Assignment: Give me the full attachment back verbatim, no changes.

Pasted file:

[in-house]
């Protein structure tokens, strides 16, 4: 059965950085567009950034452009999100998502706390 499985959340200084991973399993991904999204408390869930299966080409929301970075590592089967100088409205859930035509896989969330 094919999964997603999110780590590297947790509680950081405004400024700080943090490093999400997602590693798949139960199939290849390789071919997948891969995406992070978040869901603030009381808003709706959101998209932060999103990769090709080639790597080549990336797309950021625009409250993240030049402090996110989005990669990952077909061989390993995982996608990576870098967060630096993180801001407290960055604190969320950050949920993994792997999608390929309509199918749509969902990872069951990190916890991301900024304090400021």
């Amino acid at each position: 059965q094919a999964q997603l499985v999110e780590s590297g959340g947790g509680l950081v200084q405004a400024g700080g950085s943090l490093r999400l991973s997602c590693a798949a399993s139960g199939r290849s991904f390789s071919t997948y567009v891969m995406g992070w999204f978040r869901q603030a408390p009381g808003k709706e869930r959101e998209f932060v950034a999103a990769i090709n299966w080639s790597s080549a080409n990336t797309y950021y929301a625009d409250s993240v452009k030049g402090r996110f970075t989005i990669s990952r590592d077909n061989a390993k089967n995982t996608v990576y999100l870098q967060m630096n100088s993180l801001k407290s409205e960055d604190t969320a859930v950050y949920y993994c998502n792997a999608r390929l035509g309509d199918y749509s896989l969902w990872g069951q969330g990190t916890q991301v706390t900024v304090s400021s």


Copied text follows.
[in-house]
């Protein structure tokens, strides 16, 4: 059965950085567009950034452009999100998502706390 499985959340200084991973399993991904999204408390869930299966080409929301970075590592089967100088409205859930035509896989969330 094919999964997603999110780590590297947790509680950081405004400024700080943090490093999400997602590693798949139960199939290849390789071919997948891969995406992070978040869901603030009381808003709706959101998209932060999103990769090709080639790597080549990336797309950021625009409250993240030049402090996110989005990669990952077909061989390993995982996608990576870098967060630096993180801001407290960055604190969320950050949920993994792997999608390929309509199918749509969902990872069951990190916890991301900024304090400021």
């Amino acid at each position: 059965q094919a999964q997603l499985v999110e780590s590297g959340g947790g509680l950081v200084q405004a400024g700080g950085s943090l490093r999400l991973s997602c590693a798949a399993s139960g199939r290849s991904f390789s071919t997948y567009v891969m995406g992070w999204f978040r869901q603030a408390p009381g808003k709706e869930r959101e998209f932060v950034a999103a990769i090709n299966w080639s790597s080549a080409n990336t797309y950021y929301a625009d409250s993240v452009k030049g402090r996110f970075t989005i990669s990952r590592d077909n061989a390993k089967n995982t996608v990576y999100l870098q967060m630096n100088s993180l801001k407290s409205e960055d604190t969320a859930v950050y949920y993994c998502n792997a999608r390929l035509g309509d199918y749509s896989l969902w990872g069951q969330g990190t916890q991301v706390t900024v304090s400021s």